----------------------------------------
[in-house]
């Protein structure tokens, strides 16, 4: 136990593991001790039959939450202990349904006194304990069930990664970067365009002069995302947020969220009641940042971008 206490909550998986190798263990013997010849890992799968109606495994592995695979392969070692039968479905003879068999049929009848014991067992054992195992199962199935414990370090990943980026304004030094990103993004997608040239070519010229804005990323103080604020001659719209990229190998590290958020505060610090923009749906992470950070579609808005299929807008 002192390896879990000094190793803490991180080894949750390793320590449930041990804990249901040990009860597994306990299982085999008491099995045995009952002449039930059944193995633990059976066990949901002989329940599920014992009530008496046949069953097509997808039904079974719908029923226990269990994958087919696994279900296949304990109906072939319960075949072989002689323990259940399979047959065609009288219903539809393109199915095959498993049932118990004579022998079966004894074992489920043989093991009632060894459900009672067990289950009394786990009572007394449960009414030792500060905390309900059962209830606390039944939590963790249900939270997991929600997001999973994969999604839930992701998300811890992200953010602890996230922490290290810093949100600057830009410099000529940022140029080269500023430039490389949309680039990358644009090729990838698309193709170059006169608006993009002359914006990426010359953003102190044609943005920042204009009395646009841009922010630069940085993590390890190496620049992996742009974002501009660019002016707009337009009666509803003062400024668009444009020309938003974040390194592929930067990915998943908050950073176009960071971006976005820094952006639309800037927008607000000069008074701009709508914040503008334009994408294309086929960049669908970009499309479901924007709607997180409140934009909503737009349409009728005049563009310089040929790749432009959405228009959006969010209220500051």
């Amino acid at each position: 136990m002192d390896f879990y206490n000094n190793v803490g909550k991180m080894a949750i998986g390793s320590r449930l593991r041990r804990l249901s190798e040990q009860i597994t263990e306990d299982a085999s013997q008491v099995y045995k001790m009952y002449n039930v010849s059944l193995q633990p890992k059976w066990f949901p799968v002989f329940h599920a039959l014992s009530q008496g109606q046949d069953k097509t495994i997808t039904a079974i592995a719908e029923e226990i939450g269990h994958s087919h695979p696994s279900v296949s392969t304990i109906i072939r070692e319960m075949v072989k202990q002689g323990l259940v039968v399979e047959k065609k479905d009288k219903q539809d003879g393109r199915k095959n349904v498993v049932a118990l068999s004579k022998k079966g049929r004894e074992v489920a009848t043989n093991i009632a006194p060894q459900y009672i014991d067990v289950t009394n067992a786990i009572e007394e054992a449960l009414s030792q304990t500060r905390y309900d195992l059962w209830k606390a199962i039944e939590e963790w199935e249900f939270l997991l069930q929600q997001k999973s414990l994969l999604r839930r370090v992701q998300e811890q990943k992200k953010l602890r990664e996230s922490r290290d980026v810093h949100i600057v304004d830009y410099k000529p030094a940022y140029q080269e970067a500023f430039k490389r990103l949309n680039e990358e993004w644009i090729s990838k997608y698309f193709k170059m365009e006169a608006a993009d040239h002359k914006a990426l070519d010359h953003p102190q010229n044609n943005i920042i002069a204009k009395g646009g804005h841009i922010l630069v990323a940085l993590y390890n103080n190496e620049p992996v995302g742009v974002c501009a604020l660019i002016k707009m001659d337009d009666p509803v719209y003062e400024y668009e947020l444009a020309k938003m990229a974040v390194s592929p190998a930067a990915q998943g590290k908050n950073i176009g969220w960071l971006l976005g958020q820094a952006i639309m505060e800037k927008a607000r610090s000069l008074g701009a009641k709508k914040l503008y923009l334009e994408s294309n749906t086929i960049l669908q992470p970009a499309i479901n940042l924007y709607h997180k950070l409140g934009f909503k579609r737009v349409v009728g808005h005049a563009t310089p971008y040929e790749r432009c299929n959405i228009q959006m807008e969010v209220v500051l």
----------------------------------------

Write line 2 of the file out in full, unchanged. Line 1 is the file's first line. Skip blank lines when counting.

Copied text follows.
């Protein structure tokens, strides 16, 4: 136990593991001790039959939450202990349904006194304990069930990664970067365009002069995302947020969220009641940042971008 206490909550998986190798263990013997010849890992799968109606495994592995695979392969070692039968479905003879068999049929009848014991067992054992195992199962199935414990370090990943980026304004030094990103993004997608040239070519010229804005990323103080604020001659719209990229190998590290958020505060610090923009749906992470950070579609808005299929807008 002192390896879990000094190793803490991180080894949750390793320590449930041990804990249901040990009860597994306990299982085999008491099995045995009952002449039930059944193995633990059976066990949901002989329940599920014992009530008496046949069953097509997808039904079974719908029923226990269990994958087919696994279900296949304990109906072939319960075949072989002689323990259940399979047959065609009288219903539809393109199915095959498993049932118990004579022998079966004894074992489920043989093991009632060894459900009672067990289950009394786990009572007394449960009414030792500060905390309900059962209830606390039944939590963790249900939270997991929600997001999973994969999604839930992701998300811890992200953010602890996230922490290290810093949100600057830009410099000529940022140029080269500023430039490389949309680039990358644009090729990838698309193709170059006169608006993009002359914006990426010359953003102190044609943005920042204009009395646009841009922010630069940085993590390890190496620049992996742009974002501009660019002016707009337009009666509803003062400024668009444009020309938003974040390194592929930067990915998943908050950073176009960071971006976005820094952006639309800037927008607000000069008074701009709508914040503008334009994408294309086929960049669908970009499309479901924007709607997180409140934009909503737009349409009728005049563009310089040929790749432009959405228009959006969010209220500051």